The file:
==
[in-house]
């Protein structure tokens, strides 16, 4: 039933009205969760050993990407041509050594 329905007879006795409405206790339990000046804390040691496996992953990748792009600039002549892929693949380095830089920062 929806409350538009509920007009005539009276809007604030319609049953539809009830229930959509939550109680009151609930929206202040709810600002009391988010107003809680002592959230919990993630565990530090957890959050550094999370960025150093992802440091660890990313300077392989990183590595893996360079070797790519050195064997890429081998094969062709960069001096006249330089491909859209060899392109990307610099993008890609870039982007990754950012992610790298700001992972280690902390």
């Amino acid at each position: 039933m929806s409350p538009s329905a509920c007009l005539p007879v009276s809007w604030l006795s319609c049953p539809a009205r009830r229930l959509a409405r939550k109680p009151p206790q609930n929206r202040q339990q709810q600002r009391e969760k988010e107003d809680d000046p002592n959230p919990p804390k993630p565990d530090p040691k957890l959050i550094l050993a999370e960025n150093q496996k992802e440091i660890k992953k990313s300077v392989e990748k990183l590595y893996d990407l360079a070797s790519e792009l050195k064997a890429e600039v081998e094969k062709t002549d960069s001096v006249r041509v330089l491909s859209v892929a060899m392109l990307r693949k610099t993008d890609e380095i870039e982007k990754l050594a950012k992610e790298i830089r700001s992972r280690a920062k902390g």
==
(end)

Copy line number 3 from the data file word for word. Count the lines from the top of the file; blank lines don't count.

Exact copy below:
């Amino acid at each position: 039933m929806s409350p538009s329905a509920c007009l005539p007879v009276s809007w604030l006795s319609c049953p539809a009205r009830r229930l959509a409405r939550k109680p009151p206790q609930n929206r202040q339990q709810q600002r009391e969760k988010e107003d809680d000046p002592n959230p919990p804390k993630p565990d530090p040691k957890l959050i550094l050993a999370e960025n150093q496996k992802e440091i660890k992953k990313s300077v392989e990748k990183l590595y893996d990407l360079a070797s790519e792009l050195k064997a890429e600039v081998e094969k062709t002549d960069s001096v006249r041509v330089l491909s859209v892929a060899m392109l990307r693949k610099t993008d890609e380095i870039e982007k990754l050594a950012k992610e790298i830089r700001s992972r280690a920062k902390g």